Hackers target Pakistani government, bank and telecom provider with China-made malware
An unknown hacker group compromised a Pakistani government app to infect victims with the China-linked Shadowpad malware, researchers have found.
Cybersecurity firm Trend Micro identified three entities in Pakistan targeted by Shadowpad last year: an unnamed government agency, a state bank and a telecommunications provider.
The researchers believe it may have been a supply-chain attack, where hackers compromise third-party software to gain access to their desired targets.
In the incident, hackers modified a Microsoft installer built by a Pakistani government entity for the E-Office app, which helps the country’s public agencies to go paperless.
This app is intended for government bodies only and is not publicly available.
“It enforces our belief that the incident could be a supply-chain attack,” the researchers said.
Hackers added three files to the legitimate Microsoft installer to sideload a malicious payload.
Shadowpad is an advanced malware family first discovered in 2017 after a supply-chain attack on a popular computer cleanup tool called CCleaner. The malware is believed to have been developed by a Chinese espionage threat actor known as APT41, or Barium.
Researchers said they didn’t find enough evidence to attribute this attack to a known threat actor, but the fact that hackers had access to a recent version of Shadowpad potentially links it to the nexus of Chinese threat groups, Trend Micro said.
Shadowpad is a shared malware family and since 2019 has been distributed among multiple Chinese espionage threat actors, including Earth Akhlut or Earth Lusca, which makes attribution complicated.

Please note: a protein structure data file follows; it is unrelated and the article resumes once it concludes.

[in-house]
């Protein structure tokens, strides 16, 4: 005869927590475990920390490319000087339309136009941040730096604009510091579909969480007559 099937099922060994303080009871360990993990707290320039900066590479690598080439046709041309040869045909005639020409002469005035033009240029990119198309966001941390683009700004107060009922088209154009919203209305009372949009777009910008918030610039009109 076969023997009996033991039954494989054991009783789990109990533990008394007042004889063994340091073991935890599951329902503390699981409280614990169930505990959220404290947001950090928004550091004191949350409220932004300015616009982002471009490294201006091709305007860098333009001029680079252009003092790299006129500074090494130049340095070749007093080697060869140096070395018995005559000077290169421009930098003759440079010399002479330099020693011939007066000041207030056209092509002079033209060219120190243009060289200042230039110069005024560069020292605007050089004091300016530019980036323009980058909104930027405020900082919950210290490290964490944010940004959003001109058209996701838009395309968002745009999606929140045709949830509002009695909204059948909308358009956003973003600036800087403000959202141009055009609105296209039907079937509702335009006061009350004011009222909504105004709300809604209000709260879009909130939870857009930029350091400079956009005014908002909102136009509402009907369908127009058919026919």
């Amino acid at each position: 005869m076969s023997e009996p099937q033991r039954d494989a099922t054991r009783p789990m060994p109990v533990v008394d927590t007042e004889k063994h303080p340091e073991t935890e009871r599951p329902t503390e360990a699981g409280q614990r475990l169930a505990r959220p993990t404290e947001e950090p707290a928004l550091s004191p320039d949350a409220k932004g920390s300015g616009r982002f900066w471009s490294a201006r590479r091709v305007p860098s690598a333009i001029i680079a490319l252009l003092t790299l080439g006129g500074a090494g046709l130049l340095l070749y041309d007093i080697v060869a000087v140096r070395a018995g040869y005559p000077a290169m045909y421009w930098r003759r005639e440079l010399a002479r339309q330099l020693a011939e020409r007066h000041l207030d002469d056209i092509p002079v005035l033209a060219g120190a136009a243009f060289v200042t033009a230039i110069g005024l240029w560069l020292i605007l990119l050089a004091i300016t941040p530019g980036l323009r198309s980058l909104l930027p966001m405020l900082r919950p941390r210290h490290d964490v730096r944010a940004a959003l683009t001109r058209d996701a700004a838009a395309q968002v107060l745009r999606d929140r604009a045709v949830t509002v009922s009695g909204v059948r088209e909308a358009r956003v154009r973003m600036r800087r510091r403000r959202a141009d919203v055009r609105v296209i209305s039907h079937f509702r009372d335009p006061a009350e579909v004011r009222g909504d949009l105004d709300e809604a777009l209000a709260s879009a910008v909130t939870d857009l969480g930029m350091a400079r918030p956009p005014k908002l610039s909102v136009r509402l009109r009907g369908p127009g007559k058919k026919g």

In one of the victim’s environments, researchers found multiple malware families that they can attribute “with high confidence” to the Chinese hacking group Calypso.
In June, a previously unknown Chinese-speaking threat actor exploited a vulnerability in Microsoft Exchange Server to target the telecommunications, manufacturing, and transport sectors in Afghanistan, Malaysia, and Pakistan with Shadowpad malware.
During these attacks, the Shadowpad backdoor was downloaded onto the attacked computers under the guise of legitimate software.
“The Shadowpad authors continue to update their piece of malware, making its reverse engineering more difficult,” researchers said. “We expect to see more threat actors using this updated Shadowpad version in the future.”
Daryna Antoniuk is a freelance reporter for Recorded Future News based in Ukraine. She writes about cybersecurity startups, cyberattacks in Eastern Europe and the state of the cyberwar between Ukraine and Russia. She previously was a tech reporter for Forbes Ukraine. Her work has also been published at Sifted, The Kyiv Independent and The Kyiv Post.